What’s in the Box? Curious Mutton Bone Toys

Edward Lovett collection rediscovered behind-the-scenes at Royal Pavilion & Museums

Our newest objects entered into our “What’s in the Box?” display at Hove Museum come from Collections Assistant Joy Whittam. When cataloguing the toy collection in the museum stores Joy came across a dusty box which contained some intriguing figures.

Child's doll made from a mutton bone, Surrey from Edward Lovett collection
Child’s doll made from a mutton bone, Surrey from Edward Lovett collection

The figures appeared to be children’s toys; dolls and animal models made from everyday items including pine cones and waste meal bones. These models were reminiscent of the hand made toys made during the second world war.

After scouring the records Joy discovered they had been part of the collection of the well known folklore collector Edward Lovett (1852-1933).

A collection of Lovett objects on temporary display at Hove Museum

Lovett was an Edwardian gentleman who lived in Croydon and had a pretty ordinary career for a man for his class with a good city job in a London bank. However, outside of his day job, he led an extraordinary life full of intrigue.

He was part of the Folklore Society and became recognised as a national authority on folklore in 1905. Lovett was fascinated by magical beliefs and made it his mission to research and understand why these beliefs had persisted in modern day society. He spent his evenings walking through the slums of London, visiting villages in Sussex and Surrey buying amulets, lucky charms and objects used in children’s games. Over the years his collection grew significantly and can be found in museums across the country including the Wellcome Collection, Pitts Rivers and Horniman museums.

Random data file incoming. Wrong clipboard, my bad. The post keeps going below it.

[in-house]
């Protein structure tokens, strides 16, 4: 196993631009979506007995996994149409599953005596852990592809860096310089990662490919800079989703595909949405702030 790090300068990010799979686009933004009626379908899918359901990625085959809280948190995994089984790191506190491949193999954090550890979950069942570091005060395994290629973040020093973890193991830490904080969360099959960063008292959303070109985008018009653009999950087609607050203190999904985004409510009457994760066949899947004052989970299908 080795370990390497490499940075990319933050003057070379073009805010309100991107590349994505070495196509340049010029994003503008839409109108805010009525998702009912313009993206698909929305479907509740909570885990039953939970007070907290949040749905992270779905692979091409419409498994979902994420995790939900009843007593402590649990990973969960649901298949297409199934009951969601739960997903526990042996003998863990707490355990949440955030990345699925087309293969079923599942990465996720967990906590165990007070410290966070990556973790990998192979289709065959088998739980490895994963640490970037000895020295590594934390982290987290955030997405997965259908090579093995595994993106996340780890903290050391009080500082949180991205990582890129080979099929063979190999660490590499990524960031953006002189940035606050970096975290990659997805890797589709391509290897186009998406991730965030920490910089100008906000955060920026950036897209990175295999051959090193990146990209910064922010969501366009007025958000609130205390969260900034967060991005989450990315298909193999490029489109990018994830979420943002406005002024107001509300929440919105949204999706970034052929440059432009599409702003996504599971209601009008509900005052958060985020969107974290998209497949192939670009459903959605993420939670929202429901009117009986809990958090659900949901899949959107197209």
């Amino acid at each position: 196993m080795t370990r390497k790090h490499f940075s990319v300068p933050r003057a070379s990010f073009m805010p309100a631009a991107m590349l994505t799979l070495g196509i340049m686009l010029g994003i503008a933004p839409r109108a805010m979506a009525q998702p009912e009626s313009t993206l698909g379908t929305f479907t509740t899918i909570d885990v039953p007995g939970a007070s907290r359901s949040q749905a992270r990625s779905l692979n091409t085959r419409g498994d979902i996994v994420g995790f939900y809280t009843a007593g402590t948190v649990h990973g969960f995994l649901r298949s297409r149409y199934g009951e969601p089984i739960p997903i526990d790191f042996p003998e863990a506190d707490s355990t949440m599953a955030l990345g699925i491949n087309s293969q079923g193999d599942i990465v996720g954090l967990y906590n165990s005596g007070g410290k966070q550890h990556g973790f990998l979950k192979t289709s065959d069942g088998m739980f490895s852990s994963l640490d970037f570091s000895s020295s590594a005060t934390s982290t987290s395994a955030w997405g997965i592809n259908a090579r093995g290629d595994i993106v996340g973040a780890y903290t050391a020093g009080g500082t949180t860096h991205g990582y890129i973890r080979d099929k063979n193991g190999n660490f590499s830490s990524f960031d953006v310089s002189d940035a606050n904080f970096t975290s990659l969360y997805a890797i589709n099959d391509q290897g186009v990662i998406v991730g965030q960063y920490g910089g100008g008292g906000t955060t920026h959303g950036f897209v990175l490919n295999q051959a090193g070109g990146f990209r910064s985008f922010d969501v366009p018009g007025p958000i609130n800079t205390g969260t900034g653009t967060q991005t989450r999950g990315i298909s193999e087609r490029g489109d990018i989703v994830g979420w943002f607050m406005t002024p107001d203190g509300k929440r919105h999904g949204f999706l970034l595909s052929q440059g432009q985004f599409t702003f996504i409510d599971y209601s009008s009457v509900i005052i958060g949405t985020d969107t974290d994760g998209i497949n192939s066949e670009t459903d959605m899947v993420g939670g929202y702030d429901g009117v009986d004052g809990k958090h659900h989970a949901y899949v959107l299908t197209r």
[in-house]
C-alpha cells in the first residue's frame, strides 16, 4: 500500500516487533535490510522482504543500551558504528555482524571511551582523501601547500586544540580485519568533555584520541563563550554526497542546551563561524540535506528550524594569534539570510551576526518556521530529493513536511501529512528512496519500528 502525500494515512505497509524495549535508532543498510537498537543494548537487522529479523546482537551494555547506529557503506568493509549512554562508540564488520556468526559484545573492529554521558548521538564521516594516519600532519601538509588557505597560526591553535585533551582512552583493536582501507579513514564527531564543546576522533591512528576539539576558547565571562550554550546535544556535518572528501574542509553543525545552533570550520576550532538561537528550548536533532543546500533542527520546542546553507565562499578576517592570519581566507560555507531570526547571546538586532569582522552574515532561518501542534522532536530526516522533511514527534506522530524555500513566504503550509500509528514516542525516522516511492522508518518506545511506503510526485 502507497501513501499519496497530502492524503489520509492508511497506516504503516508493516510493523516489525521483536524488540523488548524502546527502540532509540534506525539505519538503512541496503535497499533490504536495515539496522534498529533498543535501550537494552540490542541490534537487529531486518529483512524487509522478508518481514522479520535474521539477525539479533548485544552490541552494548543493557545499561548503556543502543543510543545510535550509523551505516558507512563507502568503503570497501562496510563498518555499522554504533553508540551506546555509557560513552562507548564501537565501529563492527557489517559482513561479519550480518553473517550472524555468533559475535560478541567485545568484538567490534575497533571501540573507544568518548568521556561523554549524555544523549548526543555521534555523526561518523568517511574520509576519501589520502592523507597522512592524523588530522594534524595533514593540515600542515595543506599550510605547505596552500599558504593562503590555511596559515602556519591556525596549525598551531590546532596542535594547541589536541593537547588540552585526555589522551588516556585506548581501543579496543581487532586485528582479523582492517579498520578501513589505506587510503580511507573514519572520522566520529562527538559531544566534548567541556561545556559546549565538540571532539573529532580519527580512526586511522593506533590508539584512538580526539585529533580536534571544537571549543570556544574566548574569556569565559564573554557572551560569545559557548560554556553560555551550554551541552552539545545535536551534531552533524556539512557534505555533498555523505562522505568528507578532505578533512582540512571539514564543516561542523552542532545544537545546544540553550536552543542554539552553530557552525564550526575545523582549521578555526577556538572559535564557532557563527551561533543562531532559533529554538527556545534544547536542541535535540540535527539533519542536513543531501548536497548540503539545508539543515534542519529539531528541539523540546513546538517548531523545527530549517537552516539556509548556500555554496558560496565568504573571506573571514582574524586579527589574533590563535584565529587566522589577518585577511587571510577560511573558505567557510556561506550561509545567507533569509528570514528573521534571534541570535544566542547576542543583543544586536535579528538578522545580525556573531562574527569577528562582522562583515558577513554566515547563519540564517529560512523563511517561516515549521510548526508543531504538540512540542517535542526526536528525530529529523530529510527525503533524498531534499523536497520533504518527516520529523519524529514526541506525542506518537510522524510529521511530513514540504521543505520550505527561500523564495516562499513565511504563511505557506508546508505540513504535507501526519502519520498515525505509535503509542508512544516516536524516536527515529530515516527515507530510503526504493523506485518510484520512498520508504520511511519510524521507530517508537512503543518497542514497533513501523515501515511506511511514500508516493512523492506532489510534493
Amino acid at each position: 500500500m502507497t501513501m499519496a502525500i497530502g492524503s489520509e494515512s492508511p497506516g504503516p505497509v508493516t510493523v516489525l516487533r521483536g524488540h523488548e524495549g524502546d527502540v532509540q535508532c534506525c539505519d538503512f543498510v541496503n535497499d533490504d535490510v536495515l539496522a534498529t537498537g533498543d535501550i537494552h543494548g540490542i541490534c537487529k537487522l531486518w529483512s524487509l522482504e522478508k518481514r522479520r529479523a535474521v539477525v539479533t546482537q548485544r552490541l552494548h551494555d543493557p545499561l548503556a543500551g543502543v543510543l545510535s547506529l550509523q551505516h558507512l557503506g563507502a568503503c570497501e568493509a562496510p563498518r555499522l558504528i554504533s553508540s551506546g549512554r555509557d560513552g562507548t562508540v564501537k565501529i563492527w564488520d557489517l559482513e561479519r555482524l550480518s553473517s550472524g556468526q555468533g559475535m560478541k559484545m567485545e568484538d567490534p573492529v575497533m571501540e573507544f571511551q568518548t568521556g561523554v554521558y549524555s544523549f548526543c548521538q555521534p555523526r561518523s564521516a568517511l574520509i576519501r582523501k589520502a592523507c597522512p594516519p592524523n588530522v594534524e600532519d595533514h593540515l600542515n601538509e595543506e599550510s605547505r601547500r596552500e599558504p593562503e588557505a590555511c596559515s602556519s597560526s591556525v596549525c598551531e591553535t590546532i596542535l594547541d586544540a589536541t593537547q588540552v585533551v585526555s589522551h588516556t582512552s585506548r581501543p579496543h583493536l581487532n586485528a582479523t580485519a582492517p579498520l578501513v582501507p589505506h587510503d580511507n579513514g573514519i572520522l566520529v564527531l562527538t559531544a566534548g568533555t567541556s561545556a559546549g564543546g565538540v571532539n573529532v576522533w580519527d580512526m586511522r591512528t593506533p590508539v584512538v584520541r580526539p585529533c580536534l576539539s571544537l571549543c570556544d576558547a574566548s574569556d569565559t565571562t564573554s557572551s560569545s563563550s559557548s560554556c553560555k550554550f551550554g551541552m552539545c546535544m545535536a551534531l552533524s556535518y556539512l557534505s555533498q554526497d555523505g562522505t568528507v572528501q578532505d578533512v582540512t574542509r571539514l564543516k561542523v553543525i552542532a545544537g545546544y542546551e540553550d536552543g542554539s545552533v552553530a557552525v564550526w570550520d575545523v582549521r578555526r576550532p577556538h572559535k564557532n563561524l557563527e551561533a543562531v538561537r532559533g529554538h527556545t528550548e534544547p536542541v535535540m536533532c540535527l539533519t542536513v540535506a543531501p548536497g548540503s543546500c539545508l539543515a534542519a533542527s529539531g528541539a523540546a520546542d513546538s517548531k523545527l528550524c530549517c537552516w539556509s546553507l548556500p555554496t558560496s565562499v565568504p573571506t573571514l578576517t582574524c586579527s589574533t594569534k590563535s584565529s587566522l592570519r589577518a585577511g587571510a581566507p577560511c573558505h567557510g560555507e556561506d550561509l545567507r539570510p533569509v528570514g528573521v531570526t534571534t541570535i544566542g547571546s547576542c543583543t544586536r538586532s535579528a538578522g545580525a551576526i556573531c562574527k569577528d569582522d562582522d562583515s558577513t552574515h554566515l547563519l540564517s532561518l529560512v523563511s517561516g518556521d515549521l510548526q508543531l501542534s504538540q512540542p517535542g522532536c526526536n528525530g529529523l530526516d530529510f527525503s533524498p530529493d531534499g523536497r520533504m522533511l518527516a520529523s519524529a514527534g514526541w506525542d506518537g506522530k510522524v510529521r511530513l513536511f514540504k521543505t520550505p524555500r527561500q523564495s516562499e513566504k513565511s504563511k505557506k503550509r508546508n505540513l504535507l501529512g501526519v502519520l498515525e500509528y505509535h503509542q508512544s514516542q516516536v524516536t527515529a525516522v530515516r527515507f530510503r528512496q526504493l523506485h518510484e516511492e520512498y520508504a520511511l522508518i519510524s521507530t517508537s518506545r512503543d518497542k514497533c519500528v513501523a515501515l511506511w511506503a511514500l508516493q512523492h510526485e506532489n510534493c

Edward Lovett’s collection is not only significant in relation to the persistence of magical belief in society; by collecting these objects, Edward Lovett preserved a significant part of social history that could have been lost forever. Collectors during this era largely ignored the day-to-day lives of the poorest people, they were more interested in preserving the most elegant toys of the wealthy middle classes.

“This collection is extremely revealing, the fact that children made toys out of mutton bones, wish bones and even old shoes is very poignant. It shows us how much children need to play and they will find a way even in the most desperate of circumstances” says Joy.

Edwardian giraffe novelty from Edward Lovett collection

You can see a selection of the collection in our What’s in the Box display at Hove Museum.

Find out More

  • Hear all about Edward Lovett at Joy’s Bite Size talk on the life of Lovett and discover more about these fascinating toys.

      Bite-size at Hove Museum: Edward Lovett

      Friday 5 July, 1:30-2pm

      Hove Museum & Art Gallery

Follow the What’s in the Box category on our blog to see what new items have come out from our stores.

If you visit Hove Museum in Church Road, Hove, look out for our What’s in the Box? display. 

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